Working against the backdrop of a traditional farm in the Belgian region of Hesbaye is directly reflected in the work of Hans Lemmen: there are recognisable elements from his environment, which are turned into recurrent representations, taking on significant content in his drawings, such as the farm itself and the nearby electricity pylons. Lemmen’s drawings have a poetic and humorous component, along with the ability to put things into perspective. Some of them express threat, loneliness and friendship.
Hans Lemmen sees human beings as “a walking paradox”. This vision is rooted in the fact that humans are governed by reason and instincts at the same time. He is fascinated by the fact that a substantial portion of humanity still obeys a mythical world, in spite of their rational capacities. Archaeology is a field that interests him in his battle to penetrate the animal nature of humans and find its origins, leading him to collaborate regularly with archaeologists on artistic projects, which are also exhibited in archaeological and anthropological museums.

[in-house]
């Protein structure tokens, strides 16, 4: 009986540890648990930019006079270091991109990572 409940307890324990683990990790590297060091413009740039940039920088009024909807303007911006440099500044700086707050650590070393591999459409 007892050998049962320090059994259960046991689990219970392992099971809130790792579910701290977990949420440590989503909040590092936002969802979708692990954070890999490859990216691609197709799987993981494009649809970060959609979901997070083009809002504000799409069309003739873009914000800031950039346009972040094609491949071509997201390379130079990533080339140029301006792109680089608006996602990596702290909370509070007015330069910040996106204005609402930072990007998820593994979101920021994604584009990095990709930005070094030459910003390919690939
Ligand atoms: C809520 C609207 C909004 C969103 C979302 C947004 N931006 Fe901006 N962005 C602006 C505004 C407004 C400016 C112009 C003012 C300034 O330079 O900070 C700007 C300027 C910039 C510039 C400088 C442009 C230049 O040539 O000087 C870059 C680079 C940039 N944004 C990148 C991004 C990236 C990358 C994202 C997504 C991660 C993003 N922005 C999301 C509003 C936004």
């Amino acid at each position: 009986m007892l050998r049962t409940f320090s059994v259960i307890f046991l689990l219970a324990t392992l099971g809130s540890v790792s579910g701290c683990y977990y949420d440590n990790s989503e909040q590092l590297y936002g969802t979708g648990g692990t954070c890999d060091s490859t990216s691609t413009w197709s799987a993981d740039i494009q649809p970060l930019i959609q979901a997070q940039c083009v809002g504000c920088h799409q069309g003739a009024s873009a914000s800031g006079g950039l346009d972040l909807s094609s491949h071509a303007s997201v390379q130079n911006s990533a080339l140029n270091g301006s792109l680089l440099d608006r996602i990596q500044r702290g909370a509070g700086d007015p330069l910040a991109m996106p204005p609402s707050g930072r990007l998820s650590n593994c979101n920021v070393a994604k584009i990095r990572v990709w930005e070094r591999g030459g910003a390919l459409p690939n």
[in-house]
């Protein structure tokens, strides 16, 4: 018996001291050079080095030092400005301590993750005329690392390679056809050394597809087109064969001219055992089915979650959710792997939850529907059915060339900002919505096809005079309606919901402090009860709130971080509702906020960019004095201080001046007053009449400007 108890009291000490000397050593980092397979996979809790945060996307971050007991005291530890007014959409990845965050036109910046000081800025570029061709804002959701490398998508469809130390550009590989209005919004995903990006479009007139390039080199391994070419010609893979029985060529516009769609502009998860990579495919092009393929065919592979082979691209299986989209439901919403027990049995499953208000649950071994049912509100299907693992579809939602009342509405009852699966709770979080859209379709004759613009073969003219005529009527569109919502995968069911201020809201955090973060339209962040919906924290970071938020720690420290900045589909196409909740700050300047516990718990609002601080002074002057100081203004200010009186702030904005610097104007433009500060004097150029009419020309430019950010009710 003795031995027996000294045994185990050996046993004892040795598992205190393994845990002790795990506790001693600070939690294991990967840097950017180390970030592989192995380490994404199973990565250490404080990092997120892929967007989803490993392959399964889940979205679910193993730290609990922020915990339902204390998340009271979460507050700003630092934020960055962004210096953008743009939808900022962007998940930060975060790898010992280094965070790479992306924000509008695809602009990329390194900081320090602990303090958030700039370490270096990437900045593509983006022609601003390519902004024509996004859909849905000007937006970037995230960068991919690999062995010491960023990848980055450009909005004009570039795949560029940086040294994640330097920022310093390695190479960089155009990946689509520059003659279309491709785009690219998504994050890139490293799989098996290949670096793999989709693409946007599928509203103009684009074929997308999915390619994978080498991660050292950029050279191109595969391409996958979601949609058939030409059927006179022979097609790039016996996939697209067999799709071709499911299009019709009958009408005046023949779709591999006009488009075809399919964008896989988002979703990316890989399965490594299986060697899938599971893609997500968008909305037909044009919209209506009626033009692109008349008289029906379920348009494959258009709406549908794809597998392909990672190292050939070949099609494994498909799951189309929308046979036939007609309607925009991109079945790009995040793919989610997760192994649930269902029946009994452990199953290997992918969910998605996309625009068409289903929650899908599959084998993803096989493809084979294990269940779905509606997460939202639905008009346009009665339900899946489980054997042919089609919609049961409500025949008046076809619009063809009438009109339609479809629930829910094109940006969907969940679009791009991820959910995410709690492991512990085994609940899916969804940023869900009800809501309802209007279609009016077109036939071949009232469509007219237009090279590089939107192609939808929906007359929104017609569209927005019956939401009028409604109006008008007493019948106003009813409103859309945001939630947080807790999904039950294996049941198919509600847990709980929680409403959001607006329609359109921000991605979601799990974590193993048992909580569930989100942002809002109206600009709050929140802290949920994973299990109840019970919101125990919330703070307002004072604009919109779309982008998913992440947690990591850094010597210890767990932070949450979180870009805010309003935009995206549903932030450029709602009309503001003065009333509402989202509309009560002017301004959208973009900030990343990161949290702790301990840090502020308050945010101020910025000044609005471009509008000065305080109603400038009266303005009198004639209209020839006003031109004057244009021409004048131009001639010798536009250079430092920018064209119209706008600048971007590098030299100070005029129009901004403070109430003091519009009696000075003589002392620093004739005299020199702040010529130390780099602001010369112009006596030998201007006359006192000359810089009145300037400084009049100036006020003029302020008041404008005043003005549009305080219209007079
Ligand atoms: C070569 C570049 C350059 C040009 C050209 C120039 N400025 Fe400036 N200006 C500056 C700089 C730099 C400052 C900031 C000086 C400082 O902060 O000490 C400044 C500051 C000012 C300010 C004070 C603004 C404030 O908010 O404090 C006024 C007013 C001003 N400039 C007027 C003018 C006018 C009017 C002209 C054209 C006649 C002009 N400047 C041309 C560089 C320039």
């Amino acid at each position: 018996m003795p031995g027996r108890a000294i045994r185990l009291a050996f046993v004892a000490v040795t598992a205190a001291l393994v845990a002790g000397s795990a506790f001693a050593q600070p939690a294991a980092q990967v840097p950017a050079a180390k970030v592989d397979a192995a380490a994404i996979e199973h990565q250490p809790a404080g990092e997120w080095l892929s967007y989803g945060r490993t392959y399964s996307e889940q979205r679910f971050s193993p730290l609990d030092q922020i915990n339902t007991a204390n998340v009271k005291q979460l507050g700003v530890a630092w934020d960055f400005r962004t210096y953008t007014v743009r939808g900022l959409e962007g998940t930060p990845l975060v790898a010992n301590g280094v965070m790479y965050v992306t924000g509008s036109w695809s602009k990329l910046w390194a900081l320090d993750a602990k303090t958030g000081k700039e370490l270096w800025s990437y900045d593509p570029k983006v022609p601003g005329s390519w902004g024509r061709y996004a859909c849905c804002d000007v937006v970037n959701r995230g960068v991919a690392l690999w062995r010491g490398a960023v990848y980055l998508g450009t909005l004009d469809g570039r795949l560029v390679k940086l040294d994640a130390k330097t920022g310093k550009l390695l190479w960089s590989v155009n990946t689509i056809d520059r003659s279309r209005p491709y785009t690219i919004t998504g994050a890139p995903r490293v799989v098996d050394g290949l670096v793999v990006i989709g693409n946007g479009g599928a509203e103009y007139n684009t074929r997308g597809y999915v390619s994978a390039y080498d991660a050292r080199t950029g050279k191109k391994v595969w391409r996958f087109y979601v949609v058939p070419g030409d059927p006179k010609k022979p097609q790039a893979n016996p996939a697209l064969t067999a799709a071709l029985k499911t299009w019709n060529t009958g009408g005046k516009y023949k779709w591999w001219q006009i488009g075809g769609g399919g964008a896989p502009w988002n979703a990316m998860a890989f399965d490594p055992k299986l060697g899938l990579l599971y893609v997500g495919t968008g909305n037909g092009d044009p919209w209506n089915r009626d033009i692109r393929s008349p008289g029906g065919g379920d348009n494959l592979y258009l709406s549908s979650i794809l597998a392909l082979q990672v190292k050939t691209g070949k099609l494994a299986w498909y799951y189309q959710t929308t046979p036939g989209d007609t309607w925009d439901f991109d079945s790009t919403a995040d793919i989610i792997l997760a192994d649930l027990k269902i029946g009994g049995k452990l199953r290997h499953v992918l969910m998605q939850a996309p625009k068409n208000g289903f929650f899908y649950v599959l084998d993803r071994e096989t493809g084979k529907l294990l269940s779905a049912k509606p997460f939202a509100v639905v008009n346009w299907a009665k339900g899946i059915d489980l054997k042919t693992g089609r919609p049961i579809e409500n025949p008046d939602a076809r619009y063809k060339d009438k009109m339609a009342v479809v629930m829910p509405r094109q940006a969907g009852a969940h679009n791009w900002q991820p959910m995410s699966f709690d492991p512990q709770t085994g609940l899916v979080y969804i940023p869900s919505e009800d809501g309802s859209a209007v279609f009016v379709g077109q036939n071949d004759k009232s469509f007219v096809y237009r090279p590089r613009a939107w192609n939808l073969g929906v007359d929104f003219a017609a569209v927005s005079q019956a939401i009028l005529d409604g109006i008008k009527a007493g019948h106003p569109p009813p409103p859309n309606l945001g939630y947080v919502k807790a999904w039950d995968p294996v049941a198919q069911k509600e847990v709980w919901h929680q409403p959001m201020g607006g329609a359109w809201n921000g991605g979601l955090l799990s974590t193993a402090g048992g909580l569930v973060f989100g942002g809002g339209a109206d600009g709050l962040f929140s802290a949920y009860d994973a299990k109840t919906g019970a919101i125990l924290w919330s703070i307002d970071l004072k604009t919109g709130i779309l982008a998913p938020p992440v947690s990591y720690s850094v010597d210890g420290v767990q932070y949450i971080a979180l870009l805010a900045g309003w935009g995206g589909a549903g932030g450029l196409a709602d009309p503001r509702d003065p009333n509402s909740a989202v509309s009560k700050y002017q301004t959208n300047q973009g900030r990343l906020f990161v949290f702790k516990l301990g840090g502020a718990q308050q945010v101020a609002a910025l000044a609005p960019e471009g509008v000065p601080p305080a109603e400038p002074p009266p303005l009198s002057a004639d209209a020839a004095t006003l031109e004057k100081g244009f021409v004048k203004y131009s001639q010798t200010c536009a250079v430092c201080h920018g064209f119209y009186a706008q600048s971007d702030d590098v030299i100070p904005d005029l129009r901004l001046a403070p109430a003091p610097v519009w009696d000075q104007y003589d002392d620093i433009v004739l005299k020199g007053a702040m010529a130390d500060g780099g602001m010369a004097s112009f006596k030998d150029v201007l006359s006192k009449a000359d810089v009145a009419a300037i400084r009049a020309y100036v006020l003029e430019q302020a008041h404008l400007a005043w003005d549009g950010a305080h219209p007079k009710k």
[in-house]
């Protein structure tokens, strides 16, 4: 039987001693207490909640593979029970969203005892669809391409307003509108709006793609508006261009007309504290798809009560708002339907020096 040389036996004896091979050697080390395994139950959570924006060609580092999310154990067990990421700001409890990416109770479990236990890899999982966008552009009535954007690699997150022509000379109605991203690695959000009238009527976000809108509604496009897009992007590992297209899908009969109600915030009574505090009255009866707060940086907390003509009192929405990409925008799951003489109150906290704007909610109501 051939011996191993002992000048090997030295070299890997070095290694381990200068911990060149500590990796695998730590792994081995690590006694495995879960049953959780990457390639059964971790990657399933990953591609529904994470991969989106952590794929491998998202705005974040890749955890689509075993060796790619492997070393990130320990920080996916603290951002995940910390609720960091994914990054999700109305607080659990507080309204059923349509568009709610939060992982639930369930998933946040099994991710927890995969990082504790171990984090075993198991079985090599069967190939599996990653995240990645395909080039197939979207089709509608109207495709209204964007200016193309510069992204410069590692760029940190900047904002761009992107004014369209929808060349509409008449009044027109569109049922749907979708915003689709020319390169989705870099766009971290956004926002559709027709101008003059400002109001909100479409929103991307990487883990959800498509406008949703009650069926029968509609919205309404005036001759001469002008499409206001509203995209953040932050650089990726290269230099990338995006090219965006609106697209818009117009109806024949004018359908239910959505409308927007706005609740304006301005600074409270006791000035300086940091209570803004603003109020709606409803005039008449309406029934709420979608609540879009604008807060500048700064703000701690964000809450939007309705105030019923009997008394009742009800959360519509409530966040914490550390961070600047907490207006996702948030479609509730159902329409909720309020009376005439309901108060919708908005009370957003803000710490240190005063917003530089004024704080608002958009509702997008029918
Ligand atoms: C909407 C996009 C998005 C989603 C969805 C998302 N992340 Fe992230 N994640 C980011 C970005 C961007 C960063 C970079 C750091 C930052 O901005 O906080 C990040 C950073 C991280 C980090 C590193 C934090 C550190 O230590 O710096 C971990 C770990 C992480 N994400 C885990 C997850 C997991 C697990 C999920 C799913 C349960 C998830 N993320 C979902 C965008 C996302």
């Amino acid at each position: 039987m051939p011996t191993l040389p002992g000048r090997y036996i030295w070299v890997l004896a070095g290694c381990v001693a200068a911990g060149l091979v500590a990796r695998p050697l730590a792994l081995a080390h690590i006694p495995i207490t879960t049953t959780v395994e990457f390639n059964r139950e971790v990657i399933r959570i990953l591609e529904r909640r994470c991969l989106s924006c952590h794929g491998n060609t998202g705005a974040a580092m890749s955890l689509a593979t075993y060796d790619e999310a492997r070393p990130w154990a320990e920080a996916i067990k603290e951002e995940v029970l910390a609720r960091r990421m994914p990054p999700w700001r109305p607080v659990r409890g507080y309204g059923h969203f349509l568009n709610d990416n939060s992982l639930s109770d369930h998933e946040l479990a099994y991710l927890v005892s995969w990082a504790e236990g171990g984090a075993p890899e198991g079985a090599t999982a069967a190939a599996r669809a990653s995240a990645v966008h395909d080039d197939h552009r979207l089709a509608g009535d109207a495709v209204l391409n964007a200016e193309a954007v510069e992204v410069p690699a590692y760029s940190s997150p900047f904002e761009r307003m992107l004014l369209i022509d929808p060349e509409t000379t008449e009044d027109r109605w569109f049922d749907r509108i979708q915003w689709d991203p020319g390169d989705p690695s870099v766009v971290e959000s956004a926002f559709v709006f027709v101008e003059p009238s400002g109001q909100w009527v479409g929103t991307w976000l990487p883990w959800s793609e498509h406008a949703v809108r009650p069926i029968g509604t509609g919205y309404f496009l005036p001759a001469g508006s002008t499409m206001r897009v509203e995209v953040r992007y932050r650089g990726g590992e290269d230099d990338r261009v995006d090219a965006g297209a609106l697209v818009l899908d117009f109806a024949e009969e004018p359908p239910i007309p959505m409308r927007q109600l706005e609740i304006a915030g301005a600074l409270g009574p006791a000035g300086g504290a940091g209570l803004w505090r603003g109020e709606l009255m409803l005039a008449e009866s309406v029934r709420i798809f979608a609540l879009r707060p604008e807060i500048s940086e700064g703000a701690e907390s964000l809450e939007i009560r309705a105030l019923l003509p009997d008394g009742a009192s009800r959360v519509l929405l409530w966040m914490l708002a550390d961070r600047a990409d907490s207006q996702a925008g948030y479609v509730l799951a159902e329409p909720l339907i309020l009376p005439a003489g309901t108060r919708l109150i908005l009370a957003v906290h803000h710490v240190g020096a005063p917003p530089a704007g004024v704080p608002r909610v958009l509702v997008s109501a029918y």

He developed his drawing technique together with the Van Gogh Museum in Amsterdam: the paper he uses is treated with manganese oxide to create an ochre pigmentation. This process yields very different results on each sheet of paper. Subsequently, both sides of the paper are treated alternately with a casein solution, a glue made from milk. The ink he uses to draw remains suspended between the layers of casein, and it can be made more liquid in a subsequent stage of the drawing. As a result, the paper looks like parchment, and the lines are picked out with an egg white sheen.